Ron was one of the first to offer friendship to me when I came to Krum not quite four years ago. He and Martha came to my Bible studies where he loved taking the opposite point of view from my own. Ron, my resident skeptic, possessed well-developed intelligence and used it with great wit and glee. Several times in the course of our acquaintance, he told me he did not really think there was a life after this one. He figured when we died, we just died.
Last week, when I walked into his hospital room, he looked up, smiled, and then said, "Preacher, I'm going to meet the Lord." With good humor, sharp mind and powerful determination, he courageously faced the end of this life. And as he did, he knew that there is indeed an eternality to our souls.
Jesus said that he came to give eternal life, and that eternal life was knowing God. Knowing God--not just knowing that God is, or perhaps a few facts (or superstitions) about God, or being afraid of the wrath of God, but knowing--intimate, life-changing knowledge of God. That's eternal life. We can get glimpses only of it now. As the Scriptures say, "we see through a glass darkly." The window from this life to the next is smudged, cracked, muddied, distorted. We can't see through it well.
Earlier this week, I had a disturbance in my vision that demanded a immediate and thorough eye exam, including that awful process of having my pupils dilated so the physician could get a very good look at a possible problem developing. The drive home afterward was a nightmare for me--driving in the misting rain, needing to take extra cautions to be safe, everything just a bit off-kilter. Yes, I was seeing through a glass darkly (actually, seeing through it lightly because of too much light pouring in, but you get the drift here). I was so relieved later in the day when my vision fields cleared. I could read, work, focus again.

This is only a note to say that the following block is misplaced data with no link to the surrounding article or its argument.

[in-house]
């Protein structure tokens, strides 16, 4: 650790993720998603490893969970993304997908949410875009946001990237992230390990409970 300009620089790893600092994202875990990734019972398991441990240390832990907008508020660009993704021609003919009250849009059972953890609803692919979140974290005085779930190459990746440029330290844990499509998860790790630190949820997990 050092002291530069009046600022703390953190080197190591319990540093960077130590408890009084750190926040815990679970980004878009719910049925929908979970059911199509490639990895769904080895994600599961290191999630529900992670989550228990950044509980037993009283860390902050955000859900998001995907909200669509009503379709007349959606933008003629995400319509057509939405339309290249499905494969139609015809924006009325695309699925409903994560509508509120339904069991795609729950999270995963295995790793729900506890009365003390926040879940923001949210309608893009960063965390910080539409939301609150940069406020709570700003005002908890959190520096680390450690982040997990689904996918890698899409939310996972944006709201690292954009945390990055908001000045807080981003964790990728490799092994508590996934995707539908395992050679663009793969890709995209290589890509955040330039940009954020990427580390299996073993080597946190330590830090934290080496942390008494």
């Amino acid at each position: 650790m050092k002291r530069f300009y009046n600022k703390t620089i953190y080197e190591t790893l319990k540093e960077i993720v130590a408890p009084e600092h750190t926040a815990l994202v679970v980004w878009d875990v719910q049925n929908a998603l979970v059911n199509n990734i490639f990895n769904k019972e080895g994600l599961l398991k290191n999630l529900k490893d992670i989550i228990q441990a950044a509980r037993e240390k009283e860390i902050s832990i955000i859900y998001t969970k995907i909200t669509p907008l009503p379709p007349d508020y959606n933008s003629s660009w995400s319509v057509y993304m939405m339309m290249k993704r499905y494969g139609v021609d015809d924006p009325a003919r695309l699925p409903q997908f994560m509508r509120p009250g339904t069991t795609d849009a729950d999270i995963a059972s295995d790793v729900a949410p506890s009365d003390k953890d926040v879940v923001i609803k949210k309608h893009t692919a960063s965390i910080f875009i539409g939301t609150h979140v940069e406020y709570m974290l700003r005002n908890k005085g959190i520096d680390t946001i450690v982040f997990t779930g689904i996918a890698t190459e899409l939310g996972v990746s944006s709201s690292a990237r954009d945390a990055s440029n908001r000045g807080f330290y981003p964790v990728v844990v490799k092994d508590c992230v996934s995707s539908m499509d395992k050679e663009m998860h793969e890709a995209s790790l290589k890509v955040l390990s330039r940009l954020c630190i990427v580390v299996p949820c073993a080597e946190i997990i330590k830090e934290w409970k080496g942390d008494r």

As we are now half-way through Lent, let us continue to be honed by this time of fasting and extra discipline to see more clearly our own souls. This time of rigorous self-examination gives some space to clean that dark and smudged glass between us and the glory of the kingdom of Heaven. We'll not see the fullness of God-with-us life with total clarity until we, as Ron and Martha are now, come face to face with God. But we can train our eyes to begin to discern those rays of pure light and absolute love. We can expose our souls to that light and love and intentionally receive it and let it do its work in us. We can make powerful and intentional choices to live as people of that light and love and refuse to compromise ourselves for the sake of convenience, for the sake of being rich, or popular, or famous, or so comfortable that we end up in that most subtle and most dangerous of all evils: trading away that which is best for that which is merely good.
So as I write of light and absolute love, and continue to ponder the question, "How can I officiate at Ron's funeral?" I also have some answers: I will stand securely and firmly in the midst of that light and remind all of us that death has lost its sting. Death has no victory, for Christ has been raised from the dead, and we too will join him in resurrection and hope. For this I say, "Thanks be to God."